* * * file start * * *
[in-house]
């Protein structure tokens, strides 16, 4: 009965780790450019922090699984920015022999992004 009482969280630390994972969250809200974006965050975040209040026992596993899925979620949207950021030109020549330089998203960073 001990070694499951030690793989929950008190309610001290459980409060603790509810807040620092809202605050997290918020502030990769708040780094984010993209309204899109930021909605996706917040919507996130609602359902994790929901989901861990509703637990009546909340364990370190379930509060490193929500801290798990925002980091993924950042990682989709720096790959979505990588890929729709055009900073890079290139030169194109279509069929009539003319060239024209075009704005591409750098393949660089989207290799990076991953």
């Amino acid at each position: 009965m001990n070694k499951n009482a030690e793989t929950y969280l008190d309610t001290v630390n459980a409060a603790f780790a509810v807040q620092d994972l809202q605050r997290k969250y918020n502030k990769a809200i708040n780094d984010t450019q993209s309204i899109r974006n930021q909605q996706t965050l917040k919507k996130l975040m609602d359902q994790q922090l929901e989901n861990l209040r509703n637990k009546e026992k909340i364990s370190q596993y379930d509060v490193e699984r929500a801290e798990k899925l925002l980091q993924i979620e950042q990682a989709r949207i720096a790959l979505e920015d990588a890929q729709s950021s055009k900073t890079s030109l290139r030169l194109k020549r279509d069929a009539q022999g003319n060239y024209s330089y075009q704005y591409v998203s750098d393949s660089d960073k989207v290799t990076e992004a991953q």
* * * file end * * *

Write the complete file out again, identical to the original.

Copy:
[in-house]
């Protein structure tokens, strides 16, 4: 009965780790450019922090699984920015022999992004 009482969280630390994972969250809200974006965050975040209040026992596993899925979620949207950021030109020549330089998203960073 001990070694499951030690793989929950008190309610001290459980409060603790509810807040620092809202605050997290918020502030990769708040780094984010993209309204899109930021909605996706917040919507996130609602359902994790929901989901861990509703637990009546909340364990370190379930509060490193929500801290798990925002980091993924950042990682989709720096790959979505990588890929729709055009900073890079290139030169194109279509069929009539003319060239024209075009704005591409750098393949660089989207290799990076991953």
């Amino acid at each position: 009965m001990n070694k499951n009482a030690e793989t929950y969280l008190d309610t001290v630390n459980a409060a603790f780790a509810v807040q620092d994972l809202q605050r997290k969250y918020n502030k990769a809200i708040n780094d984010t450019q993209s309204i899109r974006n930021q909605q996706t965050l917040k919507k996130l975040m609602d359902q994790q922090l929901e989901n861990l209040r509703n637990k009546e026992k909340i364990s370190q596993y379930d509060v490193e699984r929500a801290e798990k899925l925002l980091q993924i979620e950042q990682a989709r949207i720096a790959l979505e920015d990588a890929q729709s950021s055009k900073t890079s030109l290139r030169l194109k020549r279509d069929a009539q022999g003319n060239y024209s330089y075009q704005y591409v998203s750098d393949s660089d960073k989207v290799t990076e992004a991953q």